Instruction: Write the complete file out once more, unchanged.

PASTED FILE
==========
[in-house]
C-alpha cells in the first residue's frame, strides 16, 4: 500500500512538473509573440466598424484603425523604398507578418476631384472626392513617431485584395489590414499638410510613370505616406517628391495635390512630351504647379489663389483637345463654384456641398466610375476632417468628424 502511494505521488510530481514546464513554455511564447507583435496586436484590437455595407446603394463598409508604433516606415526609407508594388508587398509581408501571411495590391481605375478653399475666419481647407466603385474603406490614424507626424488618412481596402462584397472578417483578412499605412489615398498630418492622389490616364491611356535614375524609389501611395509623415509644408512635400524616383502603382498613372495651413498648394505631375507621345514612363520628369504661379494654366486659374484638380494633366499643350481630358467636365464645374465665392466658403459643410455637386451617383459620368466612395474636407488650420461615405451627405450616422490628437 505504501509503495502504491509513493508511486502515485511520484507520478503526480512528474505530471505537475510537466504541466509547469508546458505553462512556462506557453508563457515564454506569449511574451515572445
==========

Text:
[in-house]
C-alpha cells in the first residue's frame, strides 16, 4: 500500500512538473509573440466598424484603425523604398507578418476631384472626392513617431485584395489590414499638410510613370505616406517628391495635390512630351504647379489663389483637345463654384456641398466610375476632417468628424 502511494505521488510530481514546464513554455511564447507583435496586436484590437455595407446603394463598409508604433516606415526609407508594388508587398509581408501571411495590391481605375478653399475666419481647407466603385474603406490614424507626424488618412481596402462584397472578417483578412499605412489615398498630418492622389490616364491611356535614375524609389501611395509623415509644408512635400524616383502603382498613372495651413498648394505631375507621345514612363520628369504661379494654366486659374484638380494633366499643350481630358467636365464645374465665392466658403459643410455637386451617383459620368466612395474636407488650420461615405451627405450616422490628437 505504501509503495502504491509513493508511486502515485511520484507520478503526480512528474505530471505537475510537466504541466509547469508546458505553462512556462506557453508563457515564454506569449511574451515572445